Although most of Gil’s was an ordinary greased postage stamp for dancing to any kind of a band, with any kind of entertainment, there was one thing about it that was different. There was a thirty-foot bar, and on a deep shelf in back of it Gil had accumulated and laid out an inexhaustible quantity of junk-there is no other word for it-which he called his “personal museum.” It was Gil’s claim that everything in the world was there; somewhere, and that the article, whatever it was, had a history closely connected with his own life and doings. The game was to stump him, on one point or the other. I never had, though all told I certainly had spent many happy hours trying to do so, and , lots of money. At the same time, Gil’s logic was sometimes strained and his tales not deeply imaginative. There was a recurrent rumor that every time Gil got stuck for something not in stock, he made it a point to go out and get its equivalent, thus keeping abreast of alert students of the game. Furthermore, his ripostes in the forenoon and early afternoon of the day were not on a par with the results achieved later on, when he was drunk.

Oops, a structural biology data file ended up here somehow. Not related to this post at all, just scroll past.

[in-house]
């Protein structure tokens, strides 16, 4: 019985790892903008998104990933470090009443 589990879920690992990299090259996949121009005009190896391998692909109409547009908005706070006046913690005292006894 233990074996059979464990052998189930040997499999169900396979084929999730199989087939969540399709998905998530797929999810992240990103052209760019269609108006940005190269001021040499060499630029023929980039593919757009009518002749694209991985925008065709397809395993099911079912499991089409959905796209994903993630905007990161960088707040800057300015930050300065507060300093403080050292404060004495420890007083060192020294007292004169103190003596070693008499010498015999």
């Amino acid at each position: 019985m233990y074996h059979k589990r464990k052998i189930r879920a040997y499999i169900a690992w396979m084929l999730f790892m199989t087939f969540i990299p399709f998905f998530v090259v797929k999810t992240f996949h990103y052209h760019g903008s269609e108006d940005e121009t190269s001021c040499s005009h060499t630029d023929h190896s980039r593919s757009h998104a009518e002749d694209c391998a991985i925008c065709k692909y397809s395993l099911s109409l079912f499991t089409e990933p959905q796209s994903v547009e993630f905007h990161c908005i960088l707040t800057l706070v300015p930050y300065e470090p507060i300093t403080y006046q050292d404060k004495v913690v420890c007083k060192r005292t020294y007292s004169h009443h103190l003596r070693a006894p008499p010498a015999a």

Anything?” Pauline asked, surveying the collection.
Anything at all,” I assured her.
— The Big Clock by Kenneth Fearing